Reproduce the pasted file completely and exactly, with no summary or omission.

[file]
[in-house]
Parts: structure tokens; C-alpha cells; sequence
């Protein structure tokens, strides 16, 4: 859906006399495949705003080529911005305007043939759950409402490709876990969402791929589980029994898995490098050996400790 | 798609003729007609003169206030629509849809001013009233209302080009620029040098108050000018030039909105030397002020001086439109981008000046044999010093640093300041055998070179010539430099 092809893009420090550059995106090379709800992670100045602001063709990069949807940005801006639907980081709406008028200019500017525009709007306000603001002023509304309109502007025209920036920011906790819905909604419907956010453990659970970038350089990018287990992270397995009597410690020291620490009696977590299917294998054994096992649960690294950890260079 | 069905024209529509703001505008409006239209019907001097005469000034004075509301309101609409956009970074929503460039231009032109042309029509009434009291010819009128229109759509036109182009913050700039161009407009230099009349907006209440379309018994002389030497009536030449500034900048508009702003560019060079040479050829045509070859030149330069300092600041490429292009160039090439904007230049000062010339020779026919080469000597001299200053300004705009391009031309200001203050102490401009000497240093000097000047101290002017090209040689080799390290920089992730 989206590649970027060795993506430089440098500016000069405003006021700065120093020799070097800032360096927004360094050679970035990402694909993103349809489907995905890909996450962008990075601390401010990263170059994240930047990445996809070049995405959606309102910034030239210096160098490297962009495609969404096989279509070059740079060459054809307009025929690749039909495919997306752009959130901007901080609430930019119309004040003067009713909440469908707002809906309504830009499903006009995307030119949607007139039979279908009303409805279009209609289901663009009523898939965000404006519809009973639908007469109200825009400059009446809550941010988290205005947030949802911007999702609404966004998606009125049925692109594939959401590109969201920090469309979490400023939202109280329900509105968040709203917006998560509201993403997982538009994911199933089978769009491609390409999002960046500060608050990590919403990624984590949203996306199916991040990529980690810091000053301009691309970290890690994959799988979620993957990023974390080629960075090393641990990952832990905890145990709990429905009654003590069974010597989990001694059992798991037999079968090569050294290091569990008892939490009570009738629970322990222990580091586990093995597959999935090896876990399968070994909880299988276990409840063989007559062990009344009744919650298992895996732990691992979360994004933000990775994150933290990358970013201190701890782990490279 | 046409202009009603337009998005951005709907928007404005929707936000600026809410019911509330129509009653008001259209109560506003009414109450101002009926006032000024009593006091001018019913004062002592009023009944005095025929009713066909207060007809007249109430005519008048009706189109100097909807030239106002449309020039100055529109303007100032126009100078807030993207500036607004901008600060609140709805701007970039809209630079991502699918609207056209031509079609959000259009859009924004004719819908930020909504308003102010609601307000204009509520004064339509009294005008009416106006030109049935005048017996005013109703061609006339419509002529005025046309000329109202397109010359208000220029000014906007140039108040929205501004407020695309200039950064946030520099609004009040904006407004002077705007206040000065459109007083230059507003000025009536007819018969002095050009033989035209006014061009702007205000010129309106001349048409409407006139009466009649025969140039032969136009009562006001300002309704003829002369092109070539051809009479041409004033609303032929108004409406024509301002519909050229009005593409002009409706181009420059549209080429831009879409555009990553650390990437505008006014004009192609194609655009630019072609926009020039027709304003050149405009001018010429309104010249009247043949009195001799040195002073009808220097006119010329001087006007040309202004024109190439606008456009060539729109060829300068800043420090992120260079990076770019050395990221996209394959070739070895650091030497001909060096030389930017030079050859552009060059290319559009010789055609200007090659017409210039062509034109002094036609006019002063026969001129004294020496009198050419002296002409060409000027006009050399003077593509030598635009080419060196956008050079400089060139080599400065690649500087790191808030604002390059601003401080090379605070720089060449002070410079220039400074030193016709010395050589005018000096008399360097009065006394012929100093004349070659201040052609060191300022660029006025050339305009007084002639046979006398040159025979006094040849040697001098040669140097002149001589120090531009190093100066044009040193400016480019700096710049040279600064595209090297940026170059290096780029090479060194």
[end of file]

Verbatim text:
[in-house]
Parts: structure tokens; C-alpha cells; sequence
């Protein structure tokens, strides 16, 4: 859906006399495949705003080529911005305007043939759950409402490709876990969402791929589980029994898995490098050996400790 | 798609003729007609003169206030629509849809001013009233209302080009620029040098108050000018030039909105030397002020001086439109981008000046044999010093640093300041055998070179010539430099 092809893009420090550059995106090379709800992670100045602001063709990069949807940005801006639907980081709406008028200019500017525009709007306000603001002023509304309109502007025209920036920011906790819905909604419907956010453990659970970038350089990018287990992270397995009597410690020291620490009696977590299917294998054994096992649960690294950890260079 | 069905024209529509703001505008409006239209019907001097005469000034004075509301309101609409956009970074929503460039231009032109042309029509009434009291010819009128229109759509036109182009913050700039161009407009230099009349907006209440379309018994002389030497009536030449500034900048508009702003560019060079040479050829045509070859030149330069300092600041490429292009160039090439904007230049000062010339020779026919080469000597001299200053300004705009391009031309200001203050102490401009000497240093000097000047101290002017090209040689080799390290920089992730 989206590649970027060795993506430089440098500016000069405003006021700065120093020799070097800032360096927004360094050679970035990402694909993103349809489907995905890909996450962008990075601390401010990263170059994240930047990445996809070049995405959606309102910034030239210096160098490297962009495609969404096989279509070059740079060459054809307009025929690749039909495919997306752009959130901007901080609430930019119309004040003067009713909440469908707002809906309504830009499903006009995307030119949607007139039979279908009303409805279009209609289901663009009523898939965000404006519809009973639908007469109200825009400059009446809550941010988290205005947030949802911007999702609404966004998606009125049925692109594939959401590109969201920090469309979490400023939202109280329900509105968040709203917006998560509201993403997982538009994911199933089978769009491609390409999002960046500060608050990590919403990624984590949203996306199916991040990529980690810091000053301009691309970290890690994959799988979620993957990023974390080629960075090393641990990952832990905890145990709990429905009654003590069974010597989990001694059992798991037999079968090569050294290091569990008892939490009570009738629970322990222990580091586990093995597959999935090896876990399968070994909880299988276990409840063989007559062990009344009744919650298992895996732990691992979360994004933000990775994150933290990358970013201190701890782990490279 | 046409202009009603337009998005951005709907928007404005929707936000600026809410019911509330129509009653008001259209109560506003009414109450101002009926006032000024009593006091001018019913004062002592009023009944005095025929009713066909207060007809007249109430005519008048009706189109100097909807030239106002449309020039100055529109303007100032126009100078807030993207500036607004901008600060609140709805701007970039809209630079991502699918609207056209031509079609959000259009859009924004004719819908930020909504308003102010609601307000204009509520004064339509009294005008009416106006030109049935005048017996005013109703061609006339419509002529005025046309000329109202397109010359208000220029000014906007140039108040929205501004407020695309200039950064946030520099609004009040904006407004002077705007206040000065459109007083230059507003000025009536007819018969002095050009033989035209006014061009702007205000010129309106001349048409409407006139009466009649025969140039032969136009009562006001300002309704003829002369092109070539051809009479041409004033609303032929108004409406024509301002519909050229009005593409002009409706181009420059549209080429831009879409555009990553650390990437505008006014004009192609194609655009630019072609926009020039027709304003050149405009001018010429309104010249009247043949009195001799040195002073009808220097006119010329001087006007040309202004024109190439606008456009060539729109060829300068800043420090992120260079990076770019050395990221996209394959070739070895650091030497001909060096030389930017030079050859552009060059290319559009010789055609200007090659017409210039062509034109002094036609006019002063026969001129004294020496009198050419002296002409060409000027006009050399003077593509030598635009080419060196956008050079400089060139080599400065690649500087790191808030604002390059601003401080090379605070720089060449002070410079220039400074030193016709010395050589005018000096008399360097009065006394012929100093004349070659201040052609060191300022660029006025050339305009007084002639046979006398040159025979006094040849040697001098040669140097002149001589120090531009190093100066044009040193400016480019700096710049040279600064595209090297940026170059290096780029090479060194």